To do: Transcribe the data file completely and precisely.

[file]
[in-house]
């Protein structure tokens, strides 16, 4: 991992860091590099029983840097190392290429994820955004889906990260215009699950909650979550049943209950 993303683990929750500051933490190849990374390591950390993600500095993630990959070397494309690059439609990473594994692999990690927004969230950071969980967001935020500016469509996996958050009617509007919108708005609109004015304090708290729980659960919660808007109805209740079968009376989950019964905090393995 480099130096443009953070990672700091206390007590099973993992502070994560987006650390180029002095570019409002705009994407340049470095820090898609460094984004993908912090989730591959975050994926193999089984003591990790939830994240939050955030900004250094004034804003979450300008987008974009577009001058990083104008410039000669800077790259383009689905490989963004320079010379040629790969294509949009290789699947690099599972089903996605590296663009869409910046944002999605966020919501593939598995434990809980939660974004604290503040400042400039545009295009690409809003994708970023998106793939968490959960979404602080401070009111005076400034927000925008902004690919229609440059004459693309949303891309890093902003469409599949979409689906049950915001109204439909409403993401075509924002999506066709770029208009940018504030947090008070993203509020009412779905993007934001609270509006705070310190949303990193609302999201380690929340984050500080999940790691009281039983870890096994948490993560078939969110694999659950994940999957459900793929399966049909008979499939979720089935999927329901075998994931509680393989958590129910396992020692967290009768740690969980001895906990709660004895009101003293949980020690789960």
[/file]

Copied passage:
[in-house]
């Protein structure tokens, strides 16, 4: 991992860091590099029983840097190392290429994820955004889906990260215009699950909650979550049943209950 993303683990929750500051933490190849990374390591950390993600500095993630990959070397494309690059439609990473594994692999990690927004969230950071969980967001935020500016469509996996958050009617509007919108708005609109004015304090708290729980659960919660808007109805209740079968009376989950019964905090393995 480099130096443009953070990672700091206390007590099973993992502070994560987006650390180029002095570019409002705009994407340049470095820090898609460094984004993908912090989730591959975050994926193999089984003591990790939830994240939050955030900004250094004034804003979450300008987008974009577009001058990083104008410039000669800077790259383009689905490989963004320079010379040629790969294509949009290789699947690099599972089903996605590296663009869409910046944002999605966020919501593939598995434990809980939660974004604290503040400042400039545009295009690409809003994708970023998106793939968490959960979404602080401070009111005076400034927000925008902004690919229609440059004459693309949303891309890093902003469409599949979409689906049950915001109204439909409403993401075509924002999506066709770029208009940018504030947090008070993203509020009412779905993007934001609270509006705070310190949303990193609302999201380690929340984050500080999940790691009281039983870890096994948490993560078939969110694999659950994940999957459900793929399966049909008979499939979720089935999927329901075998994931509680393989958590129910396992020692967290009768740690969980001895906990709660004895009101003293949980020690789960």